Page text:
In this Portuguese name, the first or maternal family name is Ernestina and the second or paternal family name is Silá.
Titina Ernestina Silá (var. Silla), (1943 – 30 January 1973) was a Bissau-Guinean member of the PAIGC. 30 January, the day of her death, is celebrated as National Women's Day in Guinea Bissau.
She is famed in Guinea Bissauan history as a martyr of the Guinea-Bissau War of Independence against Portugal, led by the PAIGC. Very young, Titina Silla joined the guerrilla war led by the charismatic Amílcar Cabral. She displayed remarkable organisational and leadership skills and became one of its most popular figures. Titina Silá was already famous within the movement in the early 1960s as an 18-year-old guerrilla leader on the North Front.
In August 1963, Silá travelled to the Soviet Union with Teodora Inácia Gomes to undertake a political internship there.
She was killed in an encounter with the Portuguese military while crossing the Farim River with a group of other guerrillas. She was on her way to the funeral of Amílcar Cabral, the leader of PAIGC guerrillas, who was assassinated days earlier in Conakry (20 January 1973). After the events of the Carnation Revolution in Lisbon and the independence of Portuguese Guinea as República da Guiné-Bissau in 1974, a monument was erected in her honour near the river Farim where she died and the date is marked as National Day of Guinean Women ("Dia Nacional da Mulher guineense") in Guinea Bissau. Numerous places and institutions in Guinea-Bissau are named for Silá, including Praça Titina Silá in Bissau (home to government ministries and foreign missions). Along with Cabral and Domingos Ramos, she is remembered as the most famous figures of the independence struggle.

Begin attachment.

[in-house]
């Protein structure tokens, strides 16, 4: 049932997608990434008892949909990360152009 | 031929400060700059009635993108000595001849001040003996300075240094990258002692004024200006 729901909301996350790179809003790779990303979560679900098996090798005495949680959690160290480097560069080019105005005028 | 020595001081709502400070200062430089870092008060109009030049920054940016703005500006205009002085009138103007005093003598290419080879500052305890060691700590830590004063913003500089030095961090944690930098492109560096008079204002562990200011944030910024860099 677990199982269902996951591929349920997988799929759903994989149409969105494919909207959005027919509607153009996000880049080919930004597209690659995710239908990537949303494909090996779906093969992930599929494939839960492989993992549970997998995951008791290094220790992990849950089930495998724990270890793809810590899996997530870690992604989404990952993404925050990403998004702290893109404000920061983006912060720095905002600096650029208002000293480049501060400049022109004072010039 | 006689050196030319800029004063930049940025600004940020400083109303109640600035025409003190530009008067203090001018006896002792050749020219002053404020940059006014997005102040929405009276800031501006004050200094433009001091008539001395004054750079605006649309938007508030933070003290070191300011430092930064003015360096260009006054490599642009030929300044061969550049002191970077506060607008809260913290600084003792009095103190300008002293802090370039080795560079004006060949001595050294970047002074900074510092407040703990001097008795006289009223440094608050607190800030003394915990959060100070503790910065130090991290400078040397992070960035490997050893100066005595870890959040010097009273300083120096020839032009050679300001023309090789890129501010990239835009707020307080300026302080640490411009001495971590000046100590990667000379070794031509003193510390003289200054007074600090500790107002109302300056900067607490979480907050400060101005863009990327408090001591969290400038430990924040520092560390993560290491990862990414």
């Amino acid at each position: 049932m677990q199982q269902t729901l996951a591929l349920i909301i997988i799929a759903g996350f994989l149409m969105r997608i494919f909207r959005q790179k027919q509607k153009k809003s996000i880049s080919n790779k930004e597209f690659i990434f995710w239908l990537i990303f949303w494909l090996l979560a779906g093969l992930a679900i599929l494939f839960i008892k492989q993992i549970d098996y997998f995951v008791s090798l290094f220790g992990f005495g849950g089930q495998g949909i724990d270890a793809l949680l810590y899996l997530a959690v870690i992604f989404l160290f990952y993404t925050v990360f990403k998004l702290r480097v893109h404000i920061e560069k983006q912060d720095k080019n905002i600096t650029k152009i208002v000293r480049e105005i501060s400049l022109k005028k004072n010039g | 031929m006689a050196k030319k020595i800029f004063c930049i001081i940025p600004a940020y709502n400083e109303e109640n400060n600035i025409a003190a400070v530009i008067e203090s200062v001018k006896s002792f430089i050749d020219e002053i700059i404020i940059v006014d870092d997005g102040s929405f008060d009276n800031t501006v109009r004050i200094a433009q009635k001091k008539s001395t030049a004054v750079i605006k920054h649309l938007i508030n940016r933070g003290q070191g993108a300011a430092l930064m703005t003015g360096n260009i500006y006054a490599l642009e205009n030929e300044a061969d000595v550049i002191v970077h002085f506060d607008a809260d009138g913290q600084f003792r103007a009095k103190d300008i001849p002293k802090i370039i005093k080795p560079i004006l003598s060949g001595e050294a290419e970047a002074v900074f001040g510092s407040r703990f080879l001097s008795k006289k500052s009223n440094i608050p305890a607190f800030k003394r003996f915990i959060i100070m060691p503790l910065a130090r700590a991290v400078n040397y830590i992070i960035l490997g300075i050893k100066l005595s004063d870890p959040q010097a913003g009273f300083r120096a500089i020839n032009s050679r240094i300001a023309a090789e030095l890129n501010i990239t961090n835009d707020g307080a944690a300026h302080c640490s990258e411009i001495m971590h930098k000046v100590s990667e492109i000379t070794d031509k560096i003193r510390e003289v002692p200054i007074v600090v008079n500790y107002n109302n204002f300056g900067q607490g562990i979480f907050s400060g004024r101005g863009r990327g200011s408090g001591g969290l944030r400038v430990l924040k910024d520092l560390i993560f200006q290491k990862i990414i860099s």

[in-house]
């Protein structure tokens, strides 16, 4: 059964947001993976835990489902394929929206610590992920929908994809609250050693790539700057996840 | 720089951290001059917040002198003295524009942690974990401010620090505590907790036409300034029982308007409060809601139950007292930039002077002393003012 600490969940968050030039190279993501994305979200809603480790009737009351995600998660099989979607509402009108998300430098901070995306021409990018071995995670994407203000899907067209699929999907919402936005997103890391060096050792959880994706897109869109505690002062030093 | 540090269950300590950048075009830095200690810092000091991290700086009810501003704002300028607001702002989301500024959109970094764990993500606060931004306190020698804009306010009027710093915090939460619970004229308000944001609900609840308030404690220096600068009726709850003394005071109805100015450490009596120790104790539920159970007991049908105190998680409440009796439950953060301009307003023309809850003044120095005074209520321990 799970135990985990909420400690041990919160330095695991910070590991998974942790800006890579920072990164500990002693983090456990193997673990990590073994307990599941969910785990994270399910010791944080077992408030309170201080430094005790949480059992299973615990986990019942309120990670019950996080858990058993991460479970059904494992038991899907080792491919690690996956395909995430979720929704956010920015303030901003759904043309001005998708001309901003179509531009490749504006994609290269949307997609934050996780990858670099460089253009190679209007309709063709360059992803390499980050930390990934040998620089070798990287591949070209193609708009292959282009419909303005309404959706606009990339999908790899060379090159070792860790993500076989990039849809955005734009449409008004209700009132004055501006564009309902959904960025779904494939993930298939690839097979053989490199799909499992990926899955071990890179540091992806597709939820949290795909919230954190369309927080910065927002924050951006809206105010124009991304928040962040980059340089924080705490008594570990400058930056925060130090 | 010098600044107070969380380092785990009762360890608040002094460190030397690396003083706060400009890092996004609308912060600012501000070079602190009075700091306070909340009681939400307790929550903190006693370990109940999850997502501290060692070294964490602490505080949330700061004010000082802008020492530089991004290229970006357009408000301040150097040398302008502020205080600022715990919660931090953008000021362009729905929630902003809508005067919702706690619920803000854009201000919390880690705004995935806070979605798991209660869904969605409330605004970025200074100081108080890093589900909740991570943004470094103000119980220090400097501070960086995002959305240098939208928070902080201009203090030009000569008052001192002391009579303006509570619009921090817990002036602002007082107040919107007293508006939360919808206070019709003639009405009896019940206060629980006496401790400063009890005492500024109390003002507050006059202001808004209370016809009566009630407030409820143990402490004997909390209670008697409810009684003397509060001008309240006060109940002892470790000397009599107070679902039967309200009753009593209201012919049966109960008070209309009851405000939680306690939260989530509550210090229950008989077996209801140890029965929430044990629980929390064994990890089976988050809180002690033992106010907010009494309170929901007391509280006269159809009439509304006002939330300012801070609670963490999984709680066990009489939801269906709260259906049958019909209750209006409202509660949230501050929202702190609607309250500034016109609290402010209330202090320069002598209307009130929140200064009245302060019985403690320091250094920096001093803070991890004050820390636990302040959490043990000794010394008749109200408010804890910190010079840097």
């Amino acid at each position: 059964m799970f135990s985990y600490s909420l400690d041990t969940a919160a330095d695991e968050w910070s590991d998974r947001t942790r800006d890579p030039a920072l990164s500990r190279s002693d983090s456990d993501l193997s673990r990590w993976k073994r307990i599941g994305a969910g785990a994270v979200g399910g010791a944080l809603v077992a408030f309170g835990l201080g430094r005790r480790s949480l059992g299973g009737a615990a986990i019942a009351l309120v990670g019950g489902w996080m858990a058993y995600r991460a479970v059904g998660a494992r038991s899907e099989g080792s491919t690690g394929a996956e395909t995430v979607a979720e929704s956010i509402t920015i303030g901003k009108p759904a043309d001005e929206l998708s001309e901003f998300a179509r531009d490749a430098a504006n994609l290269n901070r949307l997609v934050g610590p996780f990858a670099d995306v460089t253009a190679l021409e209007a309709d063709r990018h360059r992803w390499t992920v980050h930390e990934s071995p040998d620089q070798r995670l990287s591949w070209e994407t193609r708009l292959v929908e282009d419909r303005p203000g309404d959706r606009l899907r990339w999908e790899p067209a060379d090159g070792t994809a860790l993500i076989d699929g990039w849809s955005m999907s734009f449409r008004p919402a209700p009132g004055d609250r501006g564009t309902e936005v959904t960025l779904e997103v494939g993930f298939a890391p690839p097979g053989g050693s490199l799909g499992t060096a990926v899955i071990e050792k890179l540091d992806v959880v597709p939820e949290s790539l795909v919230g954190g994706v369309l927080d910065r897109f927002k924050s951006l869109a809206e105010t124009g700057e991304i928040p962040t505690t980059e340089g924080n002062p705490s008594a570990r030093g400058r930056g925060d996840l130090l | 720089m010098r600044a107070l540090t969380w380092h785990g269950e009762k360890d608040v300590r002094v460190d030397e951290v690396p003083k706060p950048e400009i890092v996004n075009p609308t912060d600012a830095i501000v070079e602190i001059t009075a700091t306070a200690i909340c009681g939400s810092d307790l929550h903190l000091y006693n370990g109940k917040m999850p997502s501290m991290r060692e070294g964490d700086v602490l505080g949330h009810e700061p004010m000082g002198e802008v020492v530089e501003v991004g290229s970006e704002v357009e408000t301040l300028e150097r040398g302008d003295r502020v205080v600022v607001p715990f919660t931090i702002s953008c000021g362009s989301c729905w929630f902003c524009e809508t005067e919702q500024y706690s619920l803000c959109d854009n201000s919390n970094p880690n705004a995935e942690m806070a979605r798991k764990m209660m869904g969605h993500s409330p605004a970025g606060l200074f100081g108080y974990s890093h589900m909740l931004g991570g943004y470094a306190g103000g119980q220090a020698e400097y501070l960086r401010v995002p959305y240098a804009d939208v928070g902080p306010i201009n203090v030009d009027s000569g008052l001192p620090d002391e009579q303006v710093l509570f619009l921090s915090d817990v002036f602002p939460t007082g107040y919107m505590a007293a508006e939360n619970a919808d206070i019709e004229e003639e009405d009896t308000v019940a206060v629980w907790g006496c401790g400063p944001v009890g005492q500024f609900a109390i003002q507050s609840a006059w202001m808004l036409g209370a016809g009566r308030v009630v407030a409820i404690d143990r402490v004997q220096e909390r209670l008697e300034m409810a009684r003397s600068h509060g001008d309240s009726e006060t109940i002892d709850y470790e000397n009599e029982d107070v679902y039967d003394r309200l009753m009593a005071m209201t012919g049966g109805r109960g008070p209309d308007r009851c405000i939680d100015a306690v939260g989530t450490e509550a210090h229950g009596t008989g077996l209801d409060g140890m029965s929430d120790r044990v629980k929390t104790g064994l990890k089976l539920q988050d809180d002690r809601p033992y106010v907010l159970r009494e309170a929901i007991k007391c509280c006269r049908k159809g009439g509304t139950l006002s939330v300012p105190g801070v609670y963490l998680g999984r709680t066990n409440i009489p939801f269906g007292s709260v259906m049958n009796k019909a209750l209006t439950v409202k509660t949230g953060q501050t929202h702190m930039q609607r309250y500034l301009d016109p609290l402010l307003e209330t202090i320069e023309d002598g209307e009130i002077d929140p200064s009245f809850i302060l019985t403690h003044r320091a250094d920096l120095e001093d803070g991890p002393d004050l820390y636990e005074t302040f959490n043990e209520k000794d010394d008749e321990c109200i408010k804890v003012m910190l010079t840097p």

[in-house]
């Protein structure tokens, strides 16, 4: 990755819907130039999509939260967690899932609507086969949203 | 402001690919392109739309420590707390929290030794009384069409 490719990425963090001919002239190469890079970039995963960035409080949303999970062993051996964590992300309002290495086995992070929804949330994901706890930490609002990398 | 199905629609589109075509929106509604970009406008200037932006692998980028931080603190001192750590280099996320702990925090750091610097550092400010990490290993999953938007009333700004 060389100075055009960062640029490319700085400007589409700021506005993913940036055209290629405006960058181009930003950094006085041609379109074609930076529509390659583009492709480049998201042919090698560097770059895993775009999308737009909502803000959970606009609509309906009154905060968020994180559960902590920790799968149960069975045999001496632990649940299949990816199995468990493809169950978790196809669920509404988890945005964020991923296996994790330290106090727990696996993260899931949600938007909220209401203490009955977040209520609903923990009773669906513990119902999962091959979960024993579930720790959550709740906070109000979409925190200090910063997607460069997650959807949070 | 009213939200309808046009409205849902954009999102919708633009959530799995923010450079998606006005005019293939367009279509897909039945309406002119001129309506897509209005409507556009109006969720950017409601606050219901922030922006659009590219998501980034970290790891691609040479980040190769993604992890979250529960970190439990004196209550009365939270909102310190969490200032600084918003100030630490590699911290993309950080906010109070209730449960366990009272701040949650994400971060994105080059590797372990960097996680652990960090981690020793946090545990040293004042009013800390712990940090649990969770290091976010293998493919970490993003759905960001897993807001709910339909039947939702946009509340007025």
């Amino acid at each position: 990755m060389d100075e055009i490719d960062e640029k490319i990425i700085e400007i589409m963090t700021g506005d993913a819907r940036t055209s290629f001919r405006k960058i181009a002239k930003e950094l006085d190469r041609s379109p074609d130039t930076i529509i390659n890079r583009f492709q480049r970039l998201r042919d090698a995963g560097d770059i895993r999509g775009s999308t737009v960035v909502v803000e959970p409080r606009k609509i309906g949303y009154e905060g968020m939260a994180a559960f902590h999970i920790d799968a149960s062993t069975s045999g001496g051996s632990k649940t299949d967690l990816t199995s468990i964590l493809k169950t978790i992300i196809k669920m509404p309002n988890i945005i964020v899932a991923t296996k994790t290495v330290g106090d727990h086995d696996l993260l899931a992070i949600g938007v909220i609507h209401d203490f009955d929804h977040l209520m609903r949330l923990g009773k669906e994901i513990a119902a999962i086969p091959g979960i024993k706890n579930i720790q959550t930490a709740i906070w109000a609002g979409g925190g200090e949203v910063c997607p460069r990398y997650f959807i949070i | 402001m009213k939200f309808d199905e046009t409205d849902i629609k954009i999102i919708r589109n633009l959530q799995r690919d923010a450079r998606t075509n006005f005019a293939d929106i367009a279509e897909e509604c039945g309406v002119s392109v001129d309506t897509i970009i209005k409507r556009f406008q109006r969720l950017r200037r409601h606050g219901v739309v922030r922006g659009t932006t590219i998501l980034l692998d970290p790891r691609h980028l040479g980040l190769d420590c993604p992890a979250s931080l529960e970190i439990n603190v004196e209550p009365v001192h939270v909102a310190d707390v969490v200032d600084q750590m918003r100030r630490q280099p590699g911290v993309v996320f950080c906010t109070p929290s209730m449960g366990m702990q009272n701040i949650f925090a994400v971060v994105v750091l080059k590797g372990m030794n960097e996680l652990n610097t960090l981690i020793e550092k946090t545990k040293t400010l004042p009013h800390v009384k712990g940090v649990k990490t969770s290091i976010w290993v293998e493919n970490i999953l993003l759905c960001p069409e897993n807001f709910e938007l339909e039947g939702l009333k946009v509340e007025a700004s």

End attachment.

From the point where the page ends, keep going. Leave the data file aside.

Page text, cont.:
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The Guinea-Bissau War of Independence, or the Bissau-Guinean War of Independence, was an armed independence conflict that took place in Portuguese Guinea between 1963 and 1974. Fought between Portugal and the African Party for the Independence of Guinea and Cape Verde, an armed independence movement backed by Cuba and the Soviet Union, the war is commonly referred to as "Portugal's Vietnam" due to the large numbers of men and amounts of material expended in a long, mostly guerrilla war and the internal political turmoil it created in Portugal. The war ended when Portugal, after the Carnation Revolution of 1974, granted independence to Guinea-Bissau, followed by Cape Verde a year later.
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Maria da Luz Freire de Andrade, better known as Lilica Boal, is a historian, philosopher, educator, and anti-fascist activist in Cape Verde. She fought for the independence of Guinea-Bissau and Cape Verde, and against the Portuguese Estado Novo dictatorship.
Teodora Inácia Gomes is a politician, feminist and women's rights activist, who is a former fighter in the struggle for Independence of Guinea-Bissau from Portuguese rule, and is Deputy Leader of African Party for the Independence of Guinea and Cape Verde (PAIGC).
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